While it has not been possible heretofore to iind material or a mixture of materials as bonding agents which are entirely free of shrinkage upon cooling in the solid state, mixtures of sulphur base compounds have proven desirable because of certain properties or characteristics possessed by them and suited to the union of pipes in underground systems. Such mixtures are employed because of the facility with which they may be handled, the permanence of the bond when set, and particularly because they are possessed of root repellent properties. However, a disadvantage in the employment of materials including sulphur base compound is the rigidity or inlexibility of the completed joint.

An ideal pipe joint is one which is so made as to eliminate the possibility of leakage due to contraction of the bonding compound, one which will be possessed of root repellent characteristics such as afforded by a sulphur base cement, a joint which is strong and permanent and yet which will possess suflicieut flexibility as to be adaptable to practically any type of pipe line construction, and one wherein the danger oi inltration is eliminated. It is the object of the present invention to provide a pipe joint possessing these characteristics and which will prove thoroughly practical and efficient in use.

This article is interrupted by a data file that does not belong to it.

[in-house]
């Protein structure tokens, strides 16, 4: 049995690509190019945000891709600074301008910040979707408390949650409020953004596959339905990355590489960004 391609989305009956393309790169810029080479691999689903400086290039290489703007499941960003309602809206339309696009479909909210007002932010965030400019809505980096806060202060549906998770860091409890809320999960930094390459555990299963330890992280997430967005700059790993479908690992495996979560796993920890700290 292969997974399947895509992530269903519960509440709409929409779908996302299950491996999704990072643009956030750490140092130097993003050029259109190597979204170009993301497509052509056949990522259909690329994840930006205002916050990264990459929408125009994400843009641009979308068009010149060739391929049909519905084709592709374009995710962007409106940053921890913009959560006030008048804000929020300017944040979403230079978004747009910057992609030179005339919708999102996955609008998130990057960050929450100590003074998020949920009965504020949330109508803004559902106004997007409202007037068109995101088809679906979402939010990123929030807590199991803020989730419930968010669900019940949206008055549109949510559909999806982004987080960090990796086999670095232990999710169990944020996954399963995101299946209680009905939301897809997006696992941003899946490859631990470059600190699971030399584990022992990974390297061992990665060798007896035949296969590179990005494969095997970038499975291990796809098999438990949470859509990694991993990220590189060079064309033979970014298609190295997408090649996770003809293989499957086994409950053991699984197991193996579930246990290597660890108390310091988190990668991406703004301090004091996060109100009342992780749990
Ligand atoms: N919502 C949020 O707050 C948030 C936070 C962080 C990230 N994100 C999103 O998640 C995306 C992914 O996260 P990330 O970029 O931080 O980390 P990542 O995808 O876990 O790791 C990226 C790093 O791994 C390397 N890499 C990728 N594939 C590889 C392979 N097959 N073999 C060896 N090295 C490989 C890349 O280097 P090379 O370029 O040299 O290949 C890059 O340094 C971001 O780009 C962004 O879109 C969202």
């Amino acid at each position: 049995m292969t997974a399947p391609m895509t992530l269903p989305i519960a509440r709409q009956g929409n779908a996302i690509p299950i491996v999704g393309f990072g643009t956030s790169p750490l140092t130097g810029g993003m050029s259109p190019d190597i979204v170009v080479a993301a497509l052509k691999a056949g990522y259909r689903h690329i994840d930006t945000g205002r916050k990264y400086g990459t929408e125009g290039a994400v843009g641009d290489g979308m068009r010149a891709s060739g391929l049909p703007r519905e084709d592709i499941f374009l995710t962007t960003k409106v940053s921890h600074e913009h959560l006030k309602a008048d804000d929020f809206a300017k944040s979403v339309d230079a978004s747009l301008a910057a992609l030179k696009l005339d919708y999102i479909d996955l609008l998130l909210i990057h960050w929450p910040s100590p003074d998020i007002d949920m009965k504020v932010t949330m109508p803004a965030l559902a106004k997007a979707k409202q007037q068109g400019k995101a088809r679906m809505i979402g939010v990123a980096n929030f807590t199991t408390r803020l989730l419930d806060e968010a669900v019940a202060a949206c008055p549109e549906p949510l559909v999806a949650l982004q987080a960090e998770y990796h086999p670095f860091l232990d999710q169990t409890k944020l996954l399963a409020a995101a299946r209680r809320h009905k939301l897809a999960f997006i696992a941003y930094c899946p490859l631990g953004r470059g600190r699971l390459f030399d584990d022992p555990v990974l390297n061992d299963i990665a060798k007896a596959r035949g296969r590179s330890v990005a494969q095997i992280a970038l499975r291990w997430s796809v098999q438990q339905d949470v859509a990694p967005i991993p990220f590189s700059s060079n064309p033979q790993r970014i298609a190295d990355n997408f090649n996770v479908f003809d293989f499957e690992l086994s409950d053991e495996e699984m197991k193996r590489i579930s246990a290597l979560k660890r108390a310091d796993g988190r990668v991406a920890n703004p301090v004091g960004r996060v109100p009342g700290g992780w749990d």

In the drawing:

Figure l is a longitudinal sectional view taken through adjoining pipe ends and illustrating our improved method and construction of joining and sealing such ends,

Figure 2 is a transverse sectional view taken substantially upon line 2 2 of Figure l,

Figure 3 is a View similar to Figure 1 and illustrating a slightly modified form of the invention,

Figure 4 is a view similar to Figure l and disclosing a further modification, and

Figure 5 is a sectional view through a pipe s'ection and illustrating in elevation an improved form which may be used in carrying forth the invention.